That seems very simplistic.
     
  10. hairremover

    hairremover New commenter

    CHOP
     
    Last edited: May 17, 2016
  11. Kamit

    Kamit New commenter

    If you are working in a data driven environment, where you are held accountable for the progress of each student, then surely it isn't difficult to adjust this model to take account of the pupils attendance?
     
  12. slingshotsally

    slingshotsally Star commenter

    Juliojulio,

    When I look back at my childhood, I cannot recall a single individual classroom. I can't recall the "wow" moment when I learnt Latin declensions, or titration, or sweating over quadratic equations, hurdling technique, sitting exams, mastering Shakespeare or diciphering Chaucer.

    I did do these, but they were minor distractions from life.

    A great childhood is more than drudgery, chained to a desk at the behest of fickle fortune and idiots such as Nicky Morgan or Govidiot.

    Life is long enough to allow a minor but joyful detour to places other that at school.

    SSS
     
    hammie, Anonymity and Kamit like this.
  13. Kamit

    Kamit New commenter

    Spot on. Memories of school are generally focused around funny (or upsetting) moments and friendships. The content of lessons is gone, deleted from long term memory as soon as the exams were over. The type of "Wow, this is what I want to do with my life" or "This teacher inspired me to become what I am today, thanks Mr Thompson" cliche of teacher recruitment ads is a myth as far as I am concerned.
     
    hammie likes this.
  14. slingshotsally

    slingshotsally Star commenter

    Does your school do a Christmas, Easter or End of year performance, parent assemblies? Do children from your class regularly leave for music lessons, are children taken out for small group sessions? Are there children from your school who gave regular stays in hospital?

    I loathed Christmas, Easter, Parent and End of term Assemblies, the rehearsals for the religious assemblies lasted at least 3 weeks, children taken out at a whim, props to be painted, the Ho-hah was just ridiculous. The disruption to lessons created by these was hell. The cumulative effect of these disruptions affected the learning of many children over a number of weeks and I hated these with a passion.

    As a child at school, I recall sitting through these types of performances, sometimes I had the misfortune of having to participate in them too. They were boring then.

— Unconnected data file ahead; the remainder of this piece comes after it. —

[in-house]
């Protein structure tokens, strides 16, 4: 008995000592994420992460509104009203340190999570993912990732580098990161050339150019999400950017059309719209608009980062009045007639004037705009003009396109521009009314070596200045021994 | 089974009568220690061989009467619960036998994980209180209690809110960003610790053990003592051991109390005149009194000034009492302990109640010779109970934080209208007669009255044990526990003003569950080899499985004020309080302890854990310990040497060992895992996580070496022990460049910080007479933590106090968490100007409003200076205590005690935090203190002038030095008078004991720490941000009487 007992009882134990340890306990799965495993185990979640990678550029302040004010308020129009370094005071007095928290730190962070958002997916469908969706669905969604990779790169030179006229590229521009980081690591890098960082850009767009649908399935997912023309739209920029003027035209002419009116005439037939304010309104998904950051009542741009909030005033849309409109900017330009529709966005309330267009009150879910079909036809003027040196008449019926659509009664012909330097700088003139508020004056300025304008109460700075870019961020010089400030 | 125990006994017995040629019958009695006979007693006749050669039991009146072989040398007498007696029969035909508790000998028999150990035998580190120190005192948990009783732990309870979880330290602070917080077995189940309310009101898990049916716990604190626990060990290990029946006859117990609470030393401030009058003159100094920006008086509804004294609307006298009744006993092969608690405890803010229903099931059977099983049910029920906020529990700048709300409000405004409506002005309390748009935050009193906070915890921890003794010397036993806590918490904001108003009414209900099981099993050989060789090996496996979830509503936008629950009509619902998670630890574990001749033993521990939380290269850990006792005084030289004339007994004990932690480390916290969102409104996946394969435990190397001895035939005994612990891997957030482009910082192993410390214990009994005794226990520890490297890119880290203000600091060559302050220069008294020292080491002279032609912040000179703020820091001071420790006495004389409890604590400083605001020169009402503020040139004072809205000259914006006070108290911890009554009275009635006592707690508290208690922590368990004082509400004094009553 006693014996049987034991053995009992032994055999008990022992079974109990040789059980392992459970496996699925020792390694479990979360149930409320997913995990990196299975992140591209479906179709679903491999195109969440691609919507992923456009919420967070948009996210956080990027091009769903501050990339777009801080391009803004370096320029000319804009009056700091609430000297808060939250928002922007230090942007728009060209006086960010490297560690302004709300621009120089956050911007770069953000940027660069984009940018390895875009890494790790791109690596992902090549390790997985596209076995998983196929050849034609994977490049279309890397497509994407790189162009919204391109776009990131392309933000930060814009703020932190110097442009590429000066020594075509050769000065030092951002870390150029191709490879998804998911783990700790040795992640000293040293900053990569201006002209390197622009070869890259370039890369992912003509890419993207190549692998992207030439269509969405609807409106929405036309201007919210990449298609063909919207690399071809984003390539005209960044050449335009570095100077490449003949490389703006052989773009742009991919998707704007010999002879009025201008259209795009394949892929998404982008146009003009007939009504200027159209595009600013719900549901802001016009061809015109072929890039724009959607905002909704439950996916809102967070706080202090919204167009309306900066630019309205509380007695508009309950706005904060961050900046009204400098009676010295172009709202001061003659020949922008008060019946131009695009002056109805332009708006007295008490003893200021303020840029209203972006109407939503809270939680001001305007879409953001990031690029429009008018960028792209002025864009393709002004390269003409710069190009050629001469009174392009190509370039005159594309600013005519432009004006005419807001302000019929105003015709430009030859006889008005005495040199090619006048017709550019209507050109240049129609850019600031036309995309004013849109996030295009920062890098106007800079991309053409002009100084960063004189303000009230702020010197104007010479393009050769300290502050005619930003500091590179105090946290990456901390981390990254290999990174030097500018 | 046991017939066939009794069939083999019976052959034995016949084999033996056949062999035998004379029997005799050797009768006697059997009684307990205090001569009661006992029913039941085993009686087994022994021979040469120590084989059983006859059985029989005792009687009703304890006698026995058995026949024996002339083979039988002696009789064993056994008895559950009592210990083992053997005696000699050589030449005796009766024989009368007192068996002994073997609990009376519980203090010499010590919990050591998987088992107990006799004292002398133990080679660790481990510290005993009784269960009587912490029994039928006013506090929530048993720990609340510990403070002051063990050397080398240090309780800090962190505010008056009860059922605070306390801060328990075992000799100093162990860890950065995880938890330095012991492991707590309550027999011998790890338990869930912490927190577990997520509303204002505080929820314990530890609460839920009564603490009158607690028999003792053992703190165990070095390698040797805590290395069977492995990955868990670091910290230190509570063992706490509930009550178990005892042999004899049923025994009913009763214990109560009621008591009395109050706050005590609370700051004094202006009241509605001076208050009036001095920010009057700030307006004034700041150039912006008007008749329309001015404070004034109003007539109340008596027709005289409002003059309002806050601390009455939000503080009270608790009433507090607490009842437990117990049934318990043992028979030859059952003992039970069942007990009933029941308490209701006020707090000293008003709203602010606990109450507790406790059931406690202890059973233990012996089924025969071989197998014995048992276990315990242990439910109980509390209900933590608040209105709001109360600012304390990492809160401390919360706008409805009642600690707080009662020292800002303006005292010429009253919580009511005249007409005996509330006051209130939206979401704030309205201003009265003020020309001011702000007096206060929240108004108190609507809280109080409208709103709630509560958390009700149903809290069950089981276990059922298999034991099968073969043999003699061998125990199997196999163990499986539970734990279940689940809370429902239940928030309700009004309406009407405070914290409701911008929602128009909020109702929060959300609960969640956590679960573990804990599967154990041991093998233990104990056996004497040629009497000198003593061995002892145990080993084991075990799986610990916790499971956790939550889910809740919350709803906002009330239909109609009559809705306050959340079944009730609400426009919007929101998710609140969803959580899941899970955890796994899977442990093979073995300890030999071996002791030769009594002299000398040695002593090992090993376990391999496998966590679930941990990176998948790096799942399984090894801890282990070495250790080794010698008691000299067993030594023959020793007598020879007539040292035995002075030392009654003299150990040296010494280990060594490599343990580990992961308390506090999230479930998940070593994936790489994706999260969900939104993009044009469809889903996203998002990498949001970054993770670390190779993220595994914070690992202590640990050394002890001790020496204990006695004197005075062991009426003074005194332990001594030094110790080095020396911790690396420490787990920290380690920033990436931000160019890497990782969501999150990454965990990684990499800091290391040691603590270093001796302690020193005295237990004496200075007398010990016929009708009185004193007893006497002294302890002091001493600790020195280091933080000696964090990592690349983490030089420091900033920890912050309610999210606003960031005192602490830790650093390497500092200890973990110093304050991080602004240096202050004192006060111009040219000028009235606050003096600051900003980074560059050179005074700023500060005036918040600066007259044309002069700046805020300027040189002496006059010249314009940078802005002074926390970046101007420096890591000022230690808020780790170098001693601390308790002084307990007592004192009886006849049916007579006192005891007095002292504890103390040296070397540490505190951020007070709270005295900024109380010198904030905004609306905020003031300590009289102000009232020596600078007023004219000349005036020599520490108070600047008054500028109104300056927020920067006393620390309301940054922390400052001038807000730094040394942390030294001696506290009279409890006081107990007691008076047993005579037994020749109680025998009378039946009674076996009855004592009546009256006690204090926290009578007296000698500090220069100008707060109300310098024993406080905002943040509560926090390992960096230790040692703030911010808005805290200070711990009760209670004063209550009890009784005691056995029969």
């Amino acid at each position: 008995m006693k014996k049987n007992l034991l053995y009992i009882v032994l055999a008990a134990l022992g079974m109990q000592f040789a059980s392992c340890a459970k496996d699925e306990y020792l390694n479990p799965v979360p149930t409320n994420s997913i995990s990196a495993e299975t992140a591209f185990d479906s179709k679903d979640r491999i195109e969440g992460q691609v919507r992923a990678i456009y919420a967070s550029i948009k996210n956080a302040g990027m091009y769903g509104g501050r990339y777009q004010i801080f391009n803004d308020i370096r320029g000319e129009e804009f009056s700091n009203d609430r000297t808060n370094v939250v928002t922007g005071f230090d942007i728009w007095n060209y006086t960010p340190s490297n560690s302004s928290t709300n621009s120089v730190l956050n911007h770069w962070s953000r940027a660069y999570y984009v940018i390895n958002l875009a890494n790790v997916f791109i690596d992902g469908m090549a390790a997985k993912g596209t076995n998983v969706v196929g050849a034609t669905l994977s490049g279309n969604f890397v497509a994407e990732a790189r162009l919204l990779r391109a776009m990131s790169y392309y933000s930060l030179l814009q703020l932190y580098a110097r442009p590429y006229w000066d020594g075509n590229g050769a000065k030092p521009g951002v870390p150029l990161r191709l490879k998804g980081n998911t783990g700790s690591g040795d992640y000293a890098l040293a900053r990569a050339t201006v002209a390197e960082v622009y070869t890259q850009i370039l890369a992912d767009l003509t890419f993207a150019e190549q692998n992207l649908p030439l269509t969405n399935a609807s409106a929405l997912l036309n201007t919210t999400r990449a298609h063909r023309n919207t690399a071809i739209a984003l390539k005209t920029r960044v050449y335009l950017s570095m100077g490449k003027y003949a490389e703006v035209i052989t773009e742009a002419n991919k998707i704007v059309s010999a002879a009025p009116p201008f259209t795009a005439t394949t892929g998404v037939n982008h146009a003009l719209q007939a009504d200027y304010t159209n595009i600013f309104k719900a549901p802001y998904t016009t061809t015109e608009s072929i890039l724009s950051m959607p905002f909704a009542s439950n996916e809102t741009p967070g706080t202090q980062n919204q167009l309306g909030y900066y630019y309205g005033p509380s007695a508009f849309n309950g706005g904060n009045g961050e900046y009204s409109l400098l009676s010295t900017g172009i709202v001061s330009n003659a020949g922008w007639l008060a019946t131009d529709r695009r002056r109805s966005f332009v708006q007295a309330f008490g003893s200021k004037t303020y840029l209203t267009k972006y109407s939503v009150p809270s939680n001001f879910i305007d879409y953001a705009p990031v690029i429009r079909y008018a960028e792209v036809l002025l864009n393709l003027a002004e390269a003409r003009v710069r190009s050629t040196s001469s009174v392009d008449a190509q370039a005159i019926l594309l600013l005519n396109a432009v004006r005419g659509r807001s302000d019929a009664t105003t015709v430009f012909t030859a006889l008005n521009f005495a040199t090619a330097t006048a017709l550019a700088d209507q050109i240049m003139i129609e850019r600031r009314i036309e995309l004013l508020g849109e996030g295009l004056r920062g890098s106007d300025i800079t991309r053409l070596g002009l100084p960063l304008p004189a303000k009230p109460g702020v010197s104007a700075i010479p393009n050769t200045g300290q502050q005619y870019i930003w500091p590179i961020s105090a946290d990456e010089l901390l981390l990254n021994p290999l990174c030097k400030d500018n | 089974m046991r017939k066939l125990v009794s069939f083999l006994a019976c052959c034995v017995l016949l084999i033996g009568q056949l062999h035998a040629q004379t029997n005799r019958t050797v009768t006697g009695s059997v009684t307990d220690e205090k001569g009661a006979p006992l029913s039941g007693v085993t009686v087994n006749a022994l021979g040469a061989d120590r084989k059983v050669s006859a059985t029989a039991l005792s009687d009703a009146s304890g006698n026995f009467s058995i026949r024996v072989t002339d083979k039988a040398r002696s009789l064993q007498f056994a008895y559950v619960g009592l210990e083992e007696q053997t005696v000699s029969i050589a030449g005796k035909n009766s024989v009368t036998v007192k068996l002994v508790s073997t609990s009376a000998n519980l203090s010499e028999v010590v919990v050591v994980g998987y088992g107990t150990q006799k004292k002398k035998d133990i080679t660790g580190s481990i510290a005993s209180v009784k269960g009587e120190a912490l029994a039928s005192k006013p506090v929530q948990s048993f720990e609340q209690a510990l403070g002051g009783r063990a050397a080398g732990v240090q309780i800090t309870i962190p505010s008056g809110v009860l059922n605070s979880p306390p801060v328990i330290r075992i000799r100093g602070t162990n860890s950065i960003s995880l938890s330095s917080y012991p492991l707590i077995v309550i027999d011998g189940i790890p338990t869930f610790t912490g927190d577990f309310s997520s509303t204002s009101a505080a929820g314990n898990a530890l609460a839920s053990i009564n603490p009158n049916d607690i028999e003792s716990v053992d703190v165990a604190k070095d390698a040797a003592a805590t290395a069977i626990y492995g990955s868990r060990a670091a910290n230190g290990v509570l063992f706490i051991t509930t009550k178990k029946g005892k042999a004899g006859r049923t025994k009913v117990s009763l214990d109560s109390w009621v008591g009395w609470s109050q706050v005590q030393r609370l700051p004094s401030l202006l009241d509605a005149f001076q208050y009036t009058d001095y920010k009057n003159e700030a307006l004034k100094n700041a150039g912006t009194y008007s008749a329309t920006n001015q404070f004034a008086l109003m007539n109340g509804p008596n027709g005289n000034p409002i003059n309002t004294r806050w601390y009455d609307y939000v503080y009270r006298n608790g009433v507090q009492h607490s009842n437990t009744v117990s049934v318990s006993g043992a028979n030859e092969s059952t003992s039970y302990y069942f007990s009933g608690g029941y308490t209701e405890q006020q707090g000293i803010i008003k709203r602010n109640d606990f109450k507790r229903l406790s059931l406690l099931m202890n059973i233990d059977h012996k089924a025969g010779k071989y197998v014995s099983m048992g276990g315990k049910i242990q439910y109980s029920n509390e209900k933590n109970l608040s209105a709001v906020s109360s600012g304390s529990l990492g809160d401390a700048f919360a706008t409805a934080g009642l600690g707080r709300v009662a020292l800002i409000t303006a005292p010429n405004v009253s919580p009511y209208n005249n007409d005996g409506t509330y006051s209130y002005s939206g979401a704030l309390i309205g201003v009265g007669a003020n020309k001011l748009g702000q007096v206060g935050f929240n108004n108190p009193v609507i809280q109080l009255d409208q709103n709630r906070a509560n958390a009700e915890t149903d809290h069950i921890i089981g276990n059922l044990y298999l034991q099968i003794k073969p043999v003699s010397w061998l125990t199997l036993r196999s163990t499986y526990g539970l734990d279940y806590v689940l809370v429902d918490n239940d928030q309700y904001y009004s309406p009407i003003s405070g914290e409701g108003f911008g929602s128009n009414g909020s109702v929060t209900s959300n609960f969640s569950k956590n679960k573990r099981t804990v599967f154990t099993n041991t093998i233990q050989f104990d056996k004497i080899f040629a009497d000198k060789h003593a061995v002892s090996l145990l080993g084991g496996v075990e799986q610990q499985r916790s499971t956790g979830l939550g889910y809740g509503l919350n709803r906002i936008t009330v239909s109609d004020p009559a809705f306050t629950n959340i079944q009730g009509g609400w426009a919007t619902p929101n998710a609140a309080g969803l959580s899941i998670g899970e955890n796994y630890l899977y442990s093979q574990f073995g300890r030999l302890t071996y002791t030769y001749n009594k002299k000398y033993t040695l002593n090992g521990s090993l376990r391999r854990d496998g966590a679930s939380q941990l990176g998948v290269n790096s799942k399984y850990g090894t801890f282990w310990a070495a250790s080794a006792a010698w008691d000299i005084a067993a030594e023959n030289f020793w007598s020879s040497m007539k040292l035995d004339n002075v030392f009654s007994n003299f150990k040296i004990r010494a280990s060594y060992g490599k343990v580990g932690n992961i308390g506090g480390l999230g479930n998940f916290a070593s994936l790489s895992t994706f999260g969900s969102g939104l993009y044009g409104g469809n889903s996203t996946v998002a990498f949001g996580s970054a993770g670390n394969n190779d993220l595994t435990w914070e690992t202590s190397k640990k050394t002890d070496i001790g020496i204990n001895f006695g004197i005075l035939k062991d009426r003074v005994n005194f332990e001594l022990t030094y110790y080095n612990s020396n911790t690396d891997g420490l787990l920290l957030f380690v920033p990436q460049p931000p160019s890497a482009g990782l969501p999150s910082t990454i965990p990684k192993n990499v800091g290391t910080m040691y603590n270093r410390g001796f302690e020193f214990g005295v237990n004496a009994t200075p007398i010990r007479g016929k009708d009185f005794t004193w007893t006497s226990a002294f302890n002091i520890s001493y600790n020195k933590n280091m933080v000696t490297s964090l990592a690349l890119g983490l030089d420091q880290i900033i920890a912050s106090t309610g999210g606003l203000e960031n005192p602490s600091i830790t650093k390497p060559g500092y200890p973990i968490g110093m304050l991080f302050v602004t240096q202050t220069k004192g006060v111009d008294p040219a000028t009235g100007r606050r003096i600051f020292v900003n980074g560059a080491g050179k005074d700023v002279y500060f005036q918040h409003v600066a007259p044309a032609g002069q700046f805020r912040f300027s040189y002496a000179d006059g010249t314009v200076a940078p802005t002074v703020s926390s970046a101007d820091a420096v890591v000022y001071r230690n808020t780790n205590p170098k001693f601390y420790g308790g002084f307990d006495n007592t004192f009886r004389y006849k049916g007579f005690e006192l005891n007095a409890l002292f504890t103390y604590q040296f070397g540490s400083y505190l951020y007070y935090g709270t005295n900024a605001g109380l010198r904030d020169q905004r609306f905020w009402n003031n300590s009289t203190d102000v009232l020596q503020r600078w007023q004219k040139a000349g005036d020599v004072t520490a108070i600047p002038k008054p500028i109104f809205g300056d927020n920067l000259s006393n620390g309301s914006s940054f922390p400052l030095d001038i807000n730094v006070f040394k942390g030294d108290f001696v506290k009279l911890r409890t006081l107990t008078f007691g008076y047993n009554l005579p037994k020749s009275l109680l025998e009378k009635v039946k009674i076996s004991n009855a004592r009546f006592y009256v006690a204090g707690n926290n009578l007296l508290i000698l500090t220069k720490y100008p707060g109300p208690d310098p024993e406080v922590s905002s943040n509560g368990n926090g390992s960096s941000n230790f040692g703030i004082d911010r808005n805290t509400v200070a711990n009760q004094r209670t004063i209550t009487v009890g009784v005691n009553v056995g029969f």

They provide little in the way of education If you could edit the dross out of schooling, to leave more room for learning then I would be inclined to agree with you.


    As for absences due to health reasons, or because your family are homeless and currently living in a completely different area so you have to travel miles on buses... What can you do about those?

    This was acknowledged in my previous school, class teachers were given absence details and were expected to phone/question all absences... Even if you knew a child had been genuinely I'll.
     
  15. redlamp2

    redlamp2 Occasional commenter

    If a child has attended 90% of your lessons and still not made sufficient progress, the issue is not their attendance.

    As for your claim about 'surely making 10%' less progress, simply take a look around you. Are the kids that attend the most, the cleverest? I think not. The only correlation here is of your views to the propaganda used to justify the fines.
     
  16. labellaroma

    labellaroma Occasional commenter

    Tour operators are the real problem and the blame surely lies with them!! If they didn't charge such ridiculous prices for holidays during school holidays, then parents wouldn't have to take children out of school to go on a holiday in term time. Teachers also suffer because they have to travel during school holidays. It's about time that something was done about this to address the matter. It amounts to nothing than daylight robbery!!!
     
  17. Exit3

    Exit3 New commenter

    How dare anybody tell another parent if/when they can take their child on holiday! Far too much (and very sinister) control from the government in my opinion ... anyone else who tell another parent what to do is being controlling too. It is law that a child is educated - it is not law that a child goes to school. There are many routes to an education. We have all become brainwashed into thinking that the way it is done for most people is the way everyone should do it. I am a Teacher but I am seriously thinking of Home Ed for my daughter as I do not like what I am seeing in schools today. Too much pressure and assessment, not enough creativity, knackered teachers and large class sizes. I believe there is a much better way ... and that should be MY choice to make for my child!
     
    hammie likes this.
  18. PizzoCalabro

    PizzoCalabro Established commenter

    Mine are in an indie and we are very happy with their education. If they were little now, and had to go state, I would home ed, no question.
     
    hammie likes this.
  19. mrajlong

    mrajlong Senior commenter

    10% progress is maybe a bit over simplistic and if the climate of fear wasn't so high in education at the moment I would give any parent my blessing to take their child on holiday in term time. I agree that there is a lot of dross at end of term and that time missed is not the end of the world.
    "A child who has attended my class 90% of the time and not made progress, the issue is not their attendance" what does this mean? I can only teach a child who is there! We know that some kids will not be adversely affected by missing 4 weeks of school a year. Some will. Just my opinion and I'm not the only one who thinks this way...
     
  20. Sisyphus_rolls_again

    Sisyphus_rolls_again Established commenter

    'Sufficient' is a value judgement and as such is subject to considerable error.
    What do you suggest might be the cause of their hypothetical 'insufficient' progress?